|Node and Normalized Interface|
Protocol Stacks and Modules
In general, two solutions come to mind for the implementation of gateways:
- direct conversion from one protocol to the other
- conversion of protocol to and from a standardized format which does not
depend on a protocol
The first approach is well suited for simple one-to-one conversions between
related protocols. Both protocols are very close, i.e. there is a great
resemblance between both protocols in the way information is represented.
This approach offers only a very limited degree of flexibility with respect to
expanding and decoupling both protocols. This need not necessarily be a
disadvantage, if flexibility is not the top priority, as is the case in
conversions from Profibus-DP to Modbus.
The second approach relies on the conversion of data from a protocol to
a standardized protocol independent universal format. This universal representation
must be powerful enough to cover all protocols. This method is best suited for
universal conversions where the target protocol is not specified. It offers the
highest degree of flexibility and modular expansion allowing decoupling of
ipConv relies on the second approach, data is converted from a
protocol-specific to a standardized protocol independent representation and back
ipConv is a modular system comprising several protocol stacks assuming
the protocol-specific communication tasks. Outwardly, the protocol stacks
are connected to external communication partners. Internally, they are able to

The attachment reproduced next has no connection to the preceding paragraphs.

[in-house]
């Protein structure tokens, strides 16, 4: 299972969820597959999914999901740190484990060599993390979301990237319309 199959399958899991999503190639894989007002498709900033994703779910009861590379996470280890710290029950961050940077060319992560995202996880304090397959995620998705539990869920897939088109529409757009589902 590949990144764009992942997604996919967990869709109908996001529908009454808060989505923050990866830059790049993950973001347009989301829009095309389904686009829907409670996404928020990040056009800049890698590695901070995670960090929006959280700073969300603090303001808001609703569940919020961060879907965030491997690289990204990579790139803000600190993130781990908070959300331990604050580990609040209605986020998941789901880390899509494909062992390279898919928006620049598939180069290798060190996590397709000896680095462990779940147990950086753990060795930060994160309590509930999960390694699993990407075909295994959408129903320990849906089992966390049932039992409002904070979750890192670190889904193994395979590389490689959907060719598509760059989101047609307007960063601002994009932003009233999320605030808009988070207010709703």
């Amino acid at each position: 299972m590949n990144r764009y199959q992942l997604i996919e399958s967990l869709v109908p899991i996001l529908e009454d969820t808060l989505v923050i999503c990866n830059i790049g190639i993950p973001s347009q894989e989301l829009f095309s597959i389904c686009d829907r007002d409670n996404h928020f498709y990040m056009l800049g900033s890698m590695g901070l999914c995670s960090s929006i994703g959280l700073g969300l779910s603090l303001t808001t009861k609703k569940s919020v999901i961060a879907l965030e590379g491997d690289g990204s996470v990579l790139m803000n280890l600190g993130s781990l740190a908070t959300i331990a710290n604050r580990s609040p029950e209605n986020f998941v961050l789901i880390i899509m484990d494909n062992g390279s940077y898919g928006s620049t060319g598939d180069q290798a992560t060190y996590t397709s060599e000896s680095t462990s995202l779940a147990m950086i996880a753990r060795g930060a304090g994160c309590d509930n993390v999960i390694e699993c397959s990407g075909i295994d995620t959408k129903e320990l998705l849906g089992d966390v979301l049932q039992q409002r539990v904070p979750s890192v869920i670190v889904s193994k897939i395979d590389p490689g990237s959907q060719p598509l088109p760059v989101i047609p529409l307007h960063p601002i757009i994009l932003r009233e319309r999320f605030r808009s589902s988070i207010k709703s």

exchange data via a standardized interface with the node module (node).
Generally, the protocol stacks are not directly connected to each other.
The normalized interface allows information to be represented in a way which
is protocol independent, so that data can be exchanged between different
Protocol stacks translate information from the protocol-specific representation
to the normalized form and back. During this process, telegrams are broken down
into their atomic units such as individual single indications.
Protocol stacks consist of one or several modules which are self-contained
functional units. Simple protocol stacks usually comprise one single module.
More complex protocols based on the OSI Layer Model will consist of several
modules. In this case the module assumes the functionality of an OSI layer (e.g.
link layer or application layer). Each module (as well as the link layer module)
has its own interface to the node module, which enables the transfer of
administrative data such as the connection status to a specific RTU.
Additional tasks of administrative modules are for instance failover control,
time synching etc.
Node and Normalized Interface
The node takes care of reception, processing and dispatching of normalized
information. During the start-up phase it establishes a connection to each
module which is then used for internal data transmission.
All information dispatched to and from the node is transmitted in normalized
form. Generally normalized information has these attributes:
- information address
- information type
- status, quality
- time stamp (optional)
- further type-dependent attributes
The information type determines how the attributes are to be interpreted.
Information is addressed via a normalized address (NA) which unambiguously
identifies an information unit inside a module in a specified transmission
direction. The normalized addresses are structured in a way that allows tracing
of the protocol specific address and vice versa. The actual structure of the
normalized address is determined by a protocol stack.
Each piece of information in the node passes through the following stages:
- Reception from the source module
At this point there is a check